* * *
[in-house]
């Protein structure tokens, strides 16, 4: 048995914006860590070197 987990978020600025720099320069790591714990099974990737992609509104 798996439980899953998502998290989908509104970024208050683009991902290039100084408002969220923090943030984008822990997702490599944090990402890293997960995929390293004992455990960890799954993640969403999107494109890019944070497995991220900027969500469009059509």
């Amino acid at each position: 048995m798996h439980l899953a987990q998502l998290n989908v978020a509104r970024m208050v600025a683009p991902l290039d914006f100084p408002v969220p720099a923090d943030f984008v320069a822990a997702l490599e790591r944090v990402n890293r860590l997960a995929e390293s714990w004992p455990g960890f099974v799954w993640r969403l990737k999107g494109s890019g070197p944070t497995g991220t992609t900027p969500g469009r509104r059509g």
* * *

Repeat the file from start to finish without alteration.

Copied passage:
[in-house]
């Protein structure tokens, strides 16, 4: 048995914006860590070197 987990978020600025720099320069790591714990099974990737992609509104 798996439980899953998502998290989908509104970024208050683009991902290039100084408002969220923090943030984008822990997702490599944090990402890293997960995929390293004992455990960890799954993640969403999107494109890019944070497995991220900027969500469009059509």
């Amino acid at each position: 048995m798996h439980l899953a987990q998502l998290n989908v978020a509104r970024m208050v600025a683009p991902l290039d914006f100084p408002v969220p720099a923090d943030f984008v320069a822990a997702l490599e790591r944090v990402n890293r860590l997960a995929e390293s714990w004992p455990g960890f099974v799954w993640r969403l990737k999107g494109s890019g070197p944070t497995g991220t992609t900027p969500g469009r509104r059509g």